Ive been using the 3/27 test for over a year now and I think most homebrewers would agree that it is the most useful test we have available to us.
However it has its limitations, it requires a bit of experience to judge the results and it gives a only a pass or fail result.
I decided to have a go at making the test a bit more useful with an accurate measurable result. as always Ive tried to avoid expensive lab equipment, using stuff we all have lying around.
As you can see from the picture the test vessel is a 2 litre milk container, Im sure you have something similar in US. I made 6 or 7 mm hole in the cap and using a hot glue gun I stuck a short length of 8mm internal diameter transparent tube to it. I sealed the other end of the tube with a small plug and some hot glue. Voila! my test apparatus was finished.
To calibrate the tube I filled a syringe with water and squirted in 1ml, I marked the level with a pen. I repeated this for 2ml and 3 ml. Since I was going to use 30ml of biodiesel for the test the 3 ml mark would represent 10 percent of the test sample or 90% conversion.
Now to use the tester I poured in exactly 270ml of methanol and 30 ml of biodiesel. I fitted the cap and shook the container up and down 5 times. I then hung the container upside down for 15 minutes.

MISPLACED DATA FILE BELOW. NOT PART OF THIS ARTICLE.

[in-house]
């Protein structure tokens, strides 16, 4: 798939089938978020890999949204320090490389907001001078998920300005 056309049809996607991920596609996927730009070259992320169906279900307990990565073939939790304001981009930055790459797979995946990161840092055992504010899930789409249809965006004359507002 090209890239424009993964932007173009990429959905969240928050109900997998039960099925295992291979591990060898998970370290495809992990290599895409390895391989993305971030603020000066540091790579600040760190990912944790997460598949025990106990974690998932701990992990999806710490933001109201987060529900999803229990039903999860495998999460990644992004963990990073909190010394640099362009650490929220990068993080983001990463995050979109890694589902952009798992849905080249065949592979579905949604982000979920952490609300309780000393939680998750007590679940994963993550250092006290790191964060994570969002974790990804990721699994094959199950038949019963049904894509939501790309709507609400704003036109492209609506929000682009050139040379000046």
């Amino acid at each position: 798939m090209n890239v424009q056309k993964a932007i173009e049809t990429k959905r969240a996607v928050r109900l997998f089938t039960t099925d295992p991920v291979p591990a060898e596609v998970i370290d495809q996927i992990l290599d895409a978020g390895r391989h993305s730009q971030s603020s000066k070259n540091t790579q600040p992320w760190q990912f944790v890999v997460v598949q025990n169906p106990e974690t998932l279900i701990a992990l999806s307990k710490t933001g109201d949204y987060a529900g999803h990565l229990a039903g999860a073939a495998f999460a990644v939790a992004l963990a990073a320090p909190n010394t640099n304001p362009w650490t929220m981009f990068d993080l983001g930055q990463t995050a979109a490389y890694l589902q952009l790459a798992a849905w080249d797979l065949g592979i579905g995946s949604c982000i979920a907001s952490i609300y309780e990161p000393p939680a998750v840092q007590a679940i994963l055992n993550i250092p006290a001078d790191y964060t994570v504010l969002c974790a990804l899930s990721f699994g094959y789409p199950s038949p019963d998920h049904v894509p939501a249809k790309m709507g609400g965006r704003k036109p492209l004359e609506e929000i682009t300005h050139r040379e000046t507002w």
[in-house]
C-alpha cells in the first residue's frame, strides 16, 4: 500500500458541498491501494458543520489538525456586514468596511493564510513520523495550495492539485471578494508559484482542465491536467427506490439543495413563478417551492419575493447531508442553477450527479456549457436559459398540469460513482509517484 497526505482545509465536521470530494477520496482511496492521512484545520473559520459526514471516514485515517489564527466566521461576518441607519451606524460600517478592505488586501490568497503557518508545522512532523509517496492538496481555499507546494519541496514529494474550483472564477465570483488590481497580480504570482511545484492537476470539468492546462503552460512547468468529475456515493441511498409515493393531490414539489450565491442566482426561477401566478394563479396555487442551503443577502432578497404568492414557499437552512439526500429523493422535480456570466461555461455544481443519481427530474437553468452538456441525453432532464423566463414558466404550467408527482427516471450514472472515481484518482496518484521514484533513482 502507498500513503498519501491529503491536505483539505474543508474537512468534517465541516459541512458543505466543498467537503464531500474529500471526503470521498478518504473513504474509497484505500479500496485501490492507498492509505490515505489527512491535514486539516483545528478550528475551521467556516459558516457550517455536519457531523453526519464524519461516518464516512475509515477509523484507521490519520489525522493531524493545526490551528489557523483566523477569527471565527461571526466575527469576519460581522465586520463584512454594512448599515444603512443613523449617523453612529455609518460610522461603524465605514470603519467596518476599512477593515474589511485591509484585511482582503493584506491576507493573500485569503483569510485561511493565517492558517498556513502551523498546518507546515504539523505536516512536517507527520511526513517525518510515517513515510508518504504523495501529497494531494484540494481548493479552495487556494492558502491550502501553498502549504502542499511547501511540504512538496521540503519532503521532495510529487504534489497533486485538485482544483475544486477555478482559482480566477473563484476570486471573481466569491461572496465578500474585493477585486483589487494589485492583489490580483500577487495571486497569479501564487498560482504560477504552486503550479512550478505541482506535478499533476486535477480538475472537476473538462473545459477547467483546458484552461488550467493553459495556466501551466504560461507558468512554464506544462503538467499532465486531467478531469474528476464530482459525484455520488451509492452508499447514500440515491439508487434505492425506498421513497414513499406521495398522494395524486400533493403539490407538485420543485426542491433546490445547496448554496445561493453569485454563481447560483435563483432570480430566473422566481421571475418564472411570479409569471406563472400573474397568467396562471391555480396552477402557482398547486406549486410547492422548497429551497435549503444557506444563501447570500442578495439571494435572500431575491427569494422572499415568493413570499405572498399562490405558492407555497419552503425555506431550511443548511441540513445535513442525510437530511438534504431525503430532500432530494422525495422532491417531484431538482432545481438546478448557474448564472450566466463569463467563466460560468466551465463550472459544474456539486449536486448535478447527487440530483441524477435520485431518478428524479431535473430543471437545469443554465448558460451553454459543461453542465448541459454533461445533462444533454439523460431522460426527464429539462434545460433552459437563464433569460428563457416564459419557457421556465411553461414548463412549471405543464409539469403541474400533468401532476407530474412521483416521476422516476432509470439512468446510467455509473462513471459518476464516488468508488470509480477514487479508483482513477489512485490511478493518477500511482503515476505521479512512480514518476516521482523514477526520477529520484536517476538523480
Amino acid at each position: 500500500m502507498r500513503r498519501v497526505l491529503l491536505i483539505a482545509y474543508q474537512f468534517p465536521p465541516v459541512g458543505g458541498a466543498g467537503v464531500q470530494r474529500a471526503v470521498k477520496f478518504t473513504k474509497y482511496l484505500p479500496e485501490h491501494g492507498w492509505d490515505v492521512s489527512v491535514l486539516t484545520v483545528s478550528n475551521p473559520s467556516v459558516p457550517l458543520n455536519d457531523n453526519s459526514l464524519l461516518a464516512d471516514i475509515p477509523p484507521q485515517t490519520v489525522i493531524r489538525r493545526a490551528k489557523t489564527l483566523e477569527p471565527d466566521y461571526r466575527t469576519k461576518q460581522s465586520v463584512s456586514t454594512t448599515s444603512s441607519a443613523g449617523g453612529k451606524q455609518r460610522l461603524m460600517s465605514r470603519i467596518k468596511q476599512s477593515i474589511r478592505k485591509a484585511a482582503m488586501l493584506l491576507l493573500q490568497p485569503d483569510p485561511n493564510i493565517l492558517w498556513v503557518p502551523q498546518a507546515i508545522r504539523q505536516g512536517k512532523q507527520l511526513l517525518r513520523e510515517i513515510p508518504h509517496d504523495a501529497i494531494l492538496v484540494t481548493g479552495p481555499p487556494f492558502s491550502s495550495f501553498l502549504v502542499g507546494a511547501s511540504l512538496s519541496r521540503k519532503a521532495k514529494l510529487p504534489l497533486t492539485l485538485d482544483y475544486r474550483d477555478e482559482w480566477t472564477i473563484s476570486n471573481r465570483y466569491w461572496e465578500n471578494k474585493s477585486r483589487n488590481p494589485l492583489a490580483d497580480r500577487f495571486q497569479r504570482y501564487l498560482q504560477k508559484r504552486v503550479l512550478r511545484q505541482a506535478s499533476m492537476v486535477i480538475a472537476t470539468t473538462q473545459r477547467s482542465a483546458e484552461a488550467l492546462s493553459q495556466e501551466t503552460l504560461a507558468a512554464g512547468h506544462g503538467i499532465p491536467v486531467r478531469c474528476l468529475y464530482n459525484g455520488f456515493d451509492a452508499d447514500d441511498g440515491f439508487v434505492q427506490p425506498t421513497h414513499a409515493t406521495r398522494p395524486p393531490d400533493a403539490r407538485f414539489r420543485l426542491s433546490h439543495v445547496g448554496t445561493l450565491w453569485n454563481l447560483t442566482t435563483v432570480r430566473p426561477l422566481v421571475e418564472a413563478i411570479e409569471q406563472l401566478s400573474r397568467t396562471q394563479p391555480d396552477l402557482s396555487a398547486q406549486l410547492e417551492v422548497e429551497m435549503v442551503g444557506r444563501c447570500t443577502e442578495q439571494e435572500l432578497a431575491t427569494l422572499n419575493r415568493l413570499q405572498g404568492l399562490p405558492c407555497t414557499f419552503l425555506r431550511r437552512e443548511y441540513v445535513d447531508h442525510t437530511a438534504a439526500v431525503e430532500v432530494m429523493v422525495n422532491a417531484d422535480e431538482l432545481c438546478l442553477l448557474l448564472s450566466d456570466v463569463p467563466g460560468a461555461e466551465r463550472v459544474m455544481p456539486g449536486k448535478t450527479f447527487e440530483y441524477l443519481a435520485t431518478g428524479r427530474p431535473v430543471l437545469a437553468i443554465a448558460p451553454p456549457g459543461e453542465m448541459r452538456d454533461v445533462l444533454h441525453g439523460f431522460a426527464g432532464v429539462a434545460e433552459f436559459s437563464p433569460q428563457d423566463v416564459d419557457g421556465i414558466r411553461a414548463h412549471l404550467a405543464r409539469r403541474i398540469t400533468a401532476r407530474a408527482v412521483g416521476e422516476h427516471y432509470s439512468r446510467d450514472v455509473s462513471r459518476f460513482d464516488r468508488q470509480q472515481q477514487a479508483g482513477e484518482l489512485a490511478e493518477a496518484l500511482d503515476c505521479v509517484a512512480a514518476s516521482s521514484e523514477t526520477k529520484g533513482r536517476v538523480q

This biodiesel was from a batch which had already failed the 3/27 test but I was curious to know exactly how bad it was. As you can see the undissolved oil filled the tube to the second mark giving a result of 93% conversion, not good but not hopeless either.
I did a second test on a sample that had passed the 3/27 test and it gave me a result of 98%, much better.
All the tests were carried out at 17 degrees C
These results are encouraging and I feel will help me to make better biodiesel. I was particularly pleased to find out that a sample that passed the basic 2/27 test actually contained 2 percent unconverted oil.
I don't claim to be a 3/27 expert, but I am pretty sure there is no direct correlation between fall out volume and conversion percentage. There might be a rough correlation, but the fact that the conversion reaction produces intermediates (triglyceride to diglyceride to monoglyceride to methyl esters) that have differing solubility in methanol, the fallout volume can be a mix of these.
Example: 0.1ml of pure trigyceride fallout, had it been pure diglyceride, would have been about 0.2ml, or 0.3ml had it been pure monoglyceride. Now imagine a mix of these. Now factor in that, say, the monoglycerides are 66% (totally made that up) soluble. 0.3ml of mono- would only show as .1ml of fallout.